Putting stock in the National Western show

If you were to stand on the roof of the National Western Stock Show and look far enough southeast, you’d see Oklahoma City (and its largest suburb, Edmond). What you won’t see, though, is the National Finals Rodeo (NFR).

For 30 years, Oklahoma City was home to NFR until it moved – and took its 170,000 visitors to Las Vegas. They left over money (of course), and the fact that Las Vegas promised to take care of them – which they have. Since 1985, NFR has become better, more popular and more economically relevant.
Oklahoma wants the rodeo back, as do the merchants of Oklahoma City – even if it went to Edmond instead.

When it comes to $51 million, a rising tide lifts all boats – and with the cowboys back in town, Oklahoma would bob like a cork. They won’t get it back, though, because Las Vegas has deep pockets and strong fingers. Vegas knows the value of NFR, and they know how to put on a good show.

You know who else puts on a good show? Gaylord Hotels. I mean, have you seen their properties? Compared with hip Las Vegas, they’re a roadside Jerky stand, but for the vast midsection of America they’re an entertainment buffet.

Gaylord’s arrival in Denver (the region, not the city) will draw thousands who wouldn’t otherwise come, and Denver (the city) will benefit. Only the insane tourist would fly to DIA and never venture downtown. To slack-jawed Texans, Aurora and Denver are the same place anyway – like when you eyeball Buckingham Palace and claim to be in London. You aren’t, you’re in Westminster, but who cares?

Gaylord wants the Stock Show, you say? Give it to them. The January dandies that drift into the Brown Palace will keep staying there. Besides, Gaylord won’t have an infinite number of rooms, will they? A revitalized Stock Show will fill every decent hotel and restaurant in Denver anyway.

What will we do with the old Stock Show complex? Make money with it, that’s what.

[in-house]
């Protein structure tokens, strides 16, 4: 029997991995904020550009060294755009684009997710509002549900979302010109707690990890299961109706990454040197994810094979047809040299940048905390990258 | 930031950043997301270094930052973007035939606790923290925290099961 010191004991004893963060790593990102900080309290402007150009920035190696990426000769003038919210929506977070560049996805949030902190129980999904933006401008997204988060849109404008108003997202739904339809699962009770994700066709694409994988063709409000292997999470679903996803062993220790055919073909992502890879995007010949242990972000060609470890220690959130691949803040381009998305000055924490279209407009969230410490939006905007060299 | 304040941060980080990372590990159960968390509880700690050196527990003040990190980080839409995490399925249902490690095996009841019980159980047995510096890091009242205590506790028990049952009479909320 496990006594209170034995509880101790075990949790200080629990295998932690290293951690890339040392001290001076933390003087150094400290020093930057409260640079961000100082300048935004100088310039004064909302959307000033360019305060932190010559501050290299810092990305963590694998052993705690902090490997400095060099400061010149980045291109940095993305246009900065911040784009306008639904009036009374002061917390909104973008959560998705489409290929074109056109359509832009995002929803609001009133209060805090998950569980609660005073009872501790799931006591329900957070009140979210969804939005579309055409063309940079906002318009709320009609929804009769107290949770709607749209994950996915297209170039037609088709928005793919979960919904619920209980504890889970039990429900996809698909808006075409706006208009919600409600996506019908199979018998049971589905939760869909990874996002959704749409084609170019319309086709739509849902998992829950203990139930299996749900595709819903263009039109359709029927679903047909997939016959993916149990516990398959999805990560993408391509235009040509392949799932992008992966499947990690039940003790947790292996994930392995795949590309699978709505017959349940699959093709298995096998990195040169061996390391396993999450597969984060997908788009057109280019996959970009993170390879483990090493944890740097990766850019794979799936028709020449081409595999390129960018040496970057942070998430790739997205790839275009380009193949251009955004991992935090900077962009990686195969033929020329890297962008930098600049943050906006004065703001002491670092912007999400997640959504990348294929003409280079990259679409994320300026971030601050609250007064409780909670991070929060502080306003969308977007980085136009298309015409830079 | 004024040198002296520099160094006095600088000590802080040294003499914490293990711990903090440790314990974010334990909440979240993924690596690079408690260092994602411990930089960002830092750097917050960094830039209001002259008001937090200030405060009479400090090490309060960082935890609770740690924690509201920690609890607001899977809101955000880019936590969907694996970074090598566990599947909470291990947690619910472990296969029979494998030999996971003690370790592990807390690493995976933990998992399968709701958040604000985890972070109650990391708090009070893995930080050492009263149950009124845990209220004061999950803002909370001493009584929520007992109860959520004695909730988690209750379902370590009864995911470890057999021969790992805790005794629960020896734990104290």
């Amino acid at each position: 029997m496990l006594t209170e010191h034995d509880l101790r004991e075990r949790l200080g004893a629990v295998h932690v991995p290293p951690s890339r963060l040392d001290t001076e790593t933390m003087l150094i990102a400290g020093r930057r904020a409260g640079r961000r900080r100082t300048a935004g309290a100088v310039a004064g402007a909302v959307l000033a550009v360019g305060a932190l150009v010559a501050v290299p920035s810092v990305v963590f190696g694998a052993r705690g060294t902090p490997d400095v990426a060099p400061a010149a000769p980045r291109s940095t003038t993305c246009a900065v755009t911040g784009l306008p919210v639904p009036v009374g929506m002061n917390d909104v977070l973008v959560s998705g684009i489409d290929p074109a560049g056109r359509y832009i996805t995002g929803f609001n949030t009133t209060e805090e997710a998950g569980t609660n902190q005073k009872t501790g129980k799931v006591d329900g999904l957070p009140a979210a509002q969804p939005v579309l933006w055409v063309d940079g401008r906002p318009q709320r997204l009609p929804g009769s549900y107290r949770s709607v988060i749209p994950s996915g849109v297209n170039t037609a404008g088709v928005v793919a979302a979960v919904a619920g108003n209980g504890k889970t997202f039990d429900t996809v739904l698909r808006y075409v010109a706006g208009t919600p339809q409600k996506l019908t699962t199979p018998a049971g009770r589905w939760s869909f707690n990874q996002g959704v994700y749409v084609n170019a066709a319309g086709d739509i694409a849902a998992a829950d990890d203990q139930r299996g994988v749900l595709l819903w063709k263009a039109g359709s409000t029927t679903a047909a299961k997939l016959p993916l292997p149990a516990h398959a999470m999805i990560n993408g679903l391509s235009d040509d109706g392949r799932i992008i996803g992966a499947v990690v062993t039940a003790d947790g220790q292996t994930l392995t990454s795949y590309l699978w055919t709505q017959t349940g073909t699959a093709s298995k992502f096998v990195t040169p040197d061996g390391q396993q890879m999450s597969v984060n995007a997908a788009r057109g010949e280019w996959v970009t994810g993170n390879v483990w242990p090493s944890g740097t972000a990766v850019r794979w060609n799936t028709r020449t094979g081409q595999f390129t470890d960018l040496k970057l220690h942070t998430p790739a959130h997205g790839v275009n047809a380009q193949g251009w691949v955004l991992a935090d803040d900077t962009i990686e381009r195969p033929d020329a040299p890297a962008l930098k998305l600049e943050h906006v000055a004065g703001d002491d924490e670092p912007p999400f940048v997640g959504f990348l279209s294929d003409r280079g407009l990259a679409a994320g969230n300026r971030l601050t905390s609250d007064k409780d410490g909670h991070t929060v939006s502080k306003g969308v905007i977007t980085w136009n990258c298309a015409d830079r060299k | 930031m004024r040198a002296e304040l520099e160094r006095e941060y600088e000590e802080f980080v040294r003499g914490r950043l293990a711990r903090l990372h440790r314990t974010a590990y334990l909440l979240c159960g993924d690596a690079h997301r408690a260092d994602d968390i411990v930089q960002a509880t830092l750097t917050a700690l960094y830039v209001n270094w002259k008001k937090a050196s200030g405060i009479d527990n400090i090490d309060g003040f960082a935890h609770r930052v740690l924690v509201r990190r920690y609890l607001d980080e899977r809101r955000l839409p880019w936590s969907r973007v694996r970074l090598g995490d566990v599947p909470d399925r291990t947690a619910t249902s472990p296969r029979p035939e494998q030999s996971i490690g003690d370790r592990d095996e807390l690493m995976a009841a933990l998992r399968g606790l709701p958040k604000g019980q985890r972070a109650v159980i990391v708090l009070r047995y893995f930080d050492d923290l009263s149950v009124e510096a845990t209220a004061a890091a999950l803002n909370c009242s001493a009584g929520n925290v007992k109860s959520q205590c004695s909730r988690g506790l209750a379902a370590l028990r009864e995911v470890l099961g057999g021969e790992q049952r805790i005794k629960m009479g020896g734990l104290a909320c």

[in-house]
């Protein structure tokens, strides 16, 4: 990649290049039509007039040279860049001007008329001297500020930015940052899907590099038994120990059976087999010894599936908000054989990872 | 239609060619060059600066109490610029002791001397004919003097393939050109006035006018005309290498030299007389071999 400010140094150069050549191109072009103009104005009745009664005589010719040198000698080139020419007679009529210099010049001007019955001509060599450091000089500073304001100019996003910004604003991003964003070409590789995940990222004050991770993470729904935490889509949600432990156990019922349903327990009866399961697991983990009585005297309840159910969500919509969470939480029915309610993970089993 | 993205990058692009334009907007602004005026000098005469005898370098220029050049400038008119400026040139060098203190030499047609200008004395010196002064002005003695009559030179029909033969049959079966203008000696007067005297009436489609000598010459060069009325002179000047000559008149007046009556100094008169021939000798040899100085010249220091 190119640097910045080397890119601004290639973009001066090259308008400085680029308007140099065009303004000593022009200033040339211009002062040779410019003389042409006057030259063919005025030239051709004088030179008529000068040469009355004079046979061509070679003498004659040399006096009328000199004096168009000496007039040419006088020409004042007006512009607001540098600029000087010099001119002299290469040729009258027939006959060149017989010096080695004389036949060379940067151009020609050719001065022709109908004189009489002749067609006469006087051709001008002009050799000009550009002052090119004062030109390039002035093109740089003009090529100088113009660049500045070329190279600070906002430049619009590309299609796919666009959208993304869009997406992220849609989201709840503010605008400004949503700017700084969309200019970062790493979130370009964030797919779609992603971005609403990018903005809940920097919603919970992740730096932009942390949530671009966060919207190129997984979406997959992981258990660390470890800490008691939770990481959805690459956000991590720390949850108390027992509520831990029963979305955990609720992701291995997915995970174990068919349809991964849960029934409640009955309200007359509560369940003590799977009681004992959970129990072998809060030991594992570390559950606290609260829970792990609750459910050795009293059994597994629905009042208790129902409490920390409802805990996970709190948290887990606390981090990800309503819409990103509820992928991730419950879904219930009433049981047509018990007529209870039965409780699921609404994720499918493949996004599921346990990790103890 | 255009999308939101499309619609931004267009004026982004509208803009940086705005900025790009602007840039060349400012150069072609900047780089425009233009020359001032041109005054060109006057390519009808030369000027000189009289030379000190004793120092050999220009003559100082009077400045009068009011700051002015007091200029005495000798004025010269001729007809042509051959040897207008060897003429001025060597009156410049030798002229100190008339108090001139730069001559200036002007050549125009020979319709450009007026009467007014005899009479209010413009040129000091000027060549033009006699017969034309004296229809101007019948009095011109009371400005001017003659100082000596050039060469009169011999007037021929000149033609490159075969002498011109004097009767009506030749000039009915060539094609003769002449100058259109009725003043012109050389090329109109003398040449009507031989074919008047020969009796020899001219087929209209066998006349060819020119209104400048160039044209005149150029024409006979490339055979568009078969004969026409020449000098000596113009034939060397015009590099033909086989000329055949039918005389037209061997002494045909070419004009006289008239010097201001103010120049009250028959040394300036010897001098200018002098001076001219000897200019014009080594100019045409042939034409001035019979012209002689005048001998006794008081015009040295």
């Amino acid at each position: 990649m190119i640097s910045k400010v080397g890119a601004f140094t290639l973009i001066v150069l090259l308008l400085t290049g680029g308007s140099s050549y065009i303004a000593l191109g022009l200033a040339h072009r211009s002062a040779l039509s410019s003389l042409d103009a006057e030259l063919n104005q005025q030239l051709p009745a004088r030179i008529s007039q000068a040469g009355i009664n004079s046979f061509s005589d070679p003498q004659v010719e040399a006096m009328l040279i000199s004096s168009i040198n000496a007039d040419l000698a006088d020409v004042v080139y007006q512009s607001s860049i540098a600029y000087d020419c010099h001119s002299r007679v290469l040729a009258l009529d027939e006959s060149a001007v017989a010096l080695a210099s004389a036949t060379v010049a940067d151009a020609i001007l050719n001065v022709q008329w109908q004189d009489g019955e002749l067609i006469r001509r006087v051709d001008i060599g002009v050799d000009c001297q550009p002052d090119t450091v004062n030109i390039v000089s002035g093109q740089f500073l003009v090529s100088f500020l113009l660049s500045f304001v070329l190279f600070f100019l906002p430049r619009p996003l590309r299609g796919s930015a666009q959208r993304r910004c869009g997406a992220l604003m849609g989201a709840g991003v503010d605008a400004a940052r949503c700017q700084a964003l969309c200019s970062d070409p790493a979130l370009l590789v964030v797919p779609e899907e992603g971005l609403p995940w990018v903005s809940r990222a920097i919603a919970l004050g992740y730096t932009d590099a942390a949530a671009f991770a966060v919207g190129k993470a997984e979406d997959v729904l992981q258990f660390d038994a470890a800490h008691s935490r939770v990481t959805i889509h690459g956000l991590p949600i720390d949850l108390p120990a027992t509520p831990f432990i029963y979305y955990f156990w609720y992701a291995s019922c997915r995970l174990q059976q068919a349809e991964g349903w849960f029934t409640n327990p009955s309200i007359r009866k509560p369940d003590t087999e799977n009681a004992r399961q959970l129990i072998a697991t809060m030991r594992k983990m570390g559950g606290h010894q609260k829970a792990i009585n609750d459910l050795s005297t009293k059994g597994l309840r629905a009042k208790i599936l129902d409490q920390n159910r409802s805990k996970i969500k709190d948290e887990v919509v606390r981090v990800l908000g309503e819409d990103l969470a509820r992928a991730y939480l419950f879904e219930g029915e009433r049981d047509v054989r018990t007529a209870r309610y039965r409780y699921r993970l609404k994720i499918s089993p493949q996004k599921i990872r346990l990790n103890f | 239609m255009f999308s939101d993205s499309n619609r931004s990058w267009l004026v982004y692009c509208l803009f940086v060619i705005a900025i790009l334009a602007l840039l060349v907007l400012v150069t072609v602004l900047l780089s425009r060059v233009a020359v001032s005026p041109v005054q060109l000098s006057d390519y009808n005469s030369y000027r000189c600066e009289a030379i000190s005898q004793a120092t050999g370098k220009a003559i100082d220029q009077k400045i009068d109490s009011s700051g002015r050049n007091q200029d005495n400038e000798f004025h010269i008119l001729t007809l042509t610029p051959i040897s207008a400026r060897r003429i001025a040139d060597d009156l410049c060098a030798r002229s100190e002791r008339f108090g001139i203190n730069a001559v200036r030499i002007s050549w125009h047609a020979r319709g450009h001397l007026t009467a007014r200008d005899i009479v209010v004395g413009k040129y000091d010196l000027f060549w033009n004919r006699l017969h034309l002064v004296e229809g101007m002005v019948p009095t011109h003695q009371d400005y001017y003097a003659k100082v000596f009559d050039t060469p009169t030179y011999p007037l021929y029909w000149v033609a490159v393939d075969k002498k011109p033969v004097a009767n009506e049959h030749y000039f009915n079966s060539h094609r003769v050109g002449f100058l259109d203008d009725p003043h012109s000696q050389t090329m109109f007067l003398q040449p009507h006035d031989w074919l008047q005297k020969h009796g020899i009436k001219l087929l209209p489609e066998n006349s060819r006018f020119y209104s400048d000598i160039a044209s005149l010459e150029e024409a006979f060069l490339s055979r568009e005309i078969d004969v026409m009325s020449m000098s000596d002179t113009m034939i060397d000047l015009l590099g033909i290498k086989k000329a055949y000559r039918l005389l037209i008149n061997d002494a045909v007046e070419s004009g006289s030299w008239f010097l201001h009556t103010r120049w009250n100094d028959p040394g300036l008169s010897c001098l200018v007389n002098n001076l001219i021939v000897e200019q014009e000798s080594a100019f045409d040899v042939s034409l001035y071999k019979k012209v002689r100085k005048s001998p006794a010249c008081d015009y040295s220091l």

The south side of I-70, where the apparently-they-didn’t-need-an-architect-back-then coliseum sits, should be turned into a “Power and Light District” like they have in Kansas City. Power and Light is an electric city block with 40 restaurants and bars that all share a common courtyard. (Imagine if the Denver Pavilions was fun, had exciting tenants, people liked going there, and they had a stage, an outside dance floor, and easy free parking.)

P&L’s heated alfresco is packed every night with tourists and locals who come from 100 miles around. Sundays are swarming with football fans who watch the Chiefs on a giant screen, and musical acts play almost daily.

Denver’s P& L will draw from the pods of hungry Midwesterners that Gaylord reels in daily, as well as from the ranchers who come for a few minutes in January. It will create an exciting North Broadway district that siphons tourists off the highway and heads them into downtown.

Denver can own the property and give preferential leases to businesses affected by the stock show moving east – if we buy their argument that “10 days of visitors keep us in business all year.”

I feel for those down-on-their-luck restaurateurs of course, but as they say on ESPN: C’mon, man! You really want us to ignore the benefits to the entire metro area because six hotels might lose 5 percent of their revenue? C’mon, Mayor! Losing the Stock Show to East Denver is a heck of a lot better than losing it to Las Vegas or having it sink into obscurity. Denver still wins, even if we (temporarily) lose 500 nights of hotel tax.

Please don’t let us be the next Oklahoma City that wishes its parents thought about the future.
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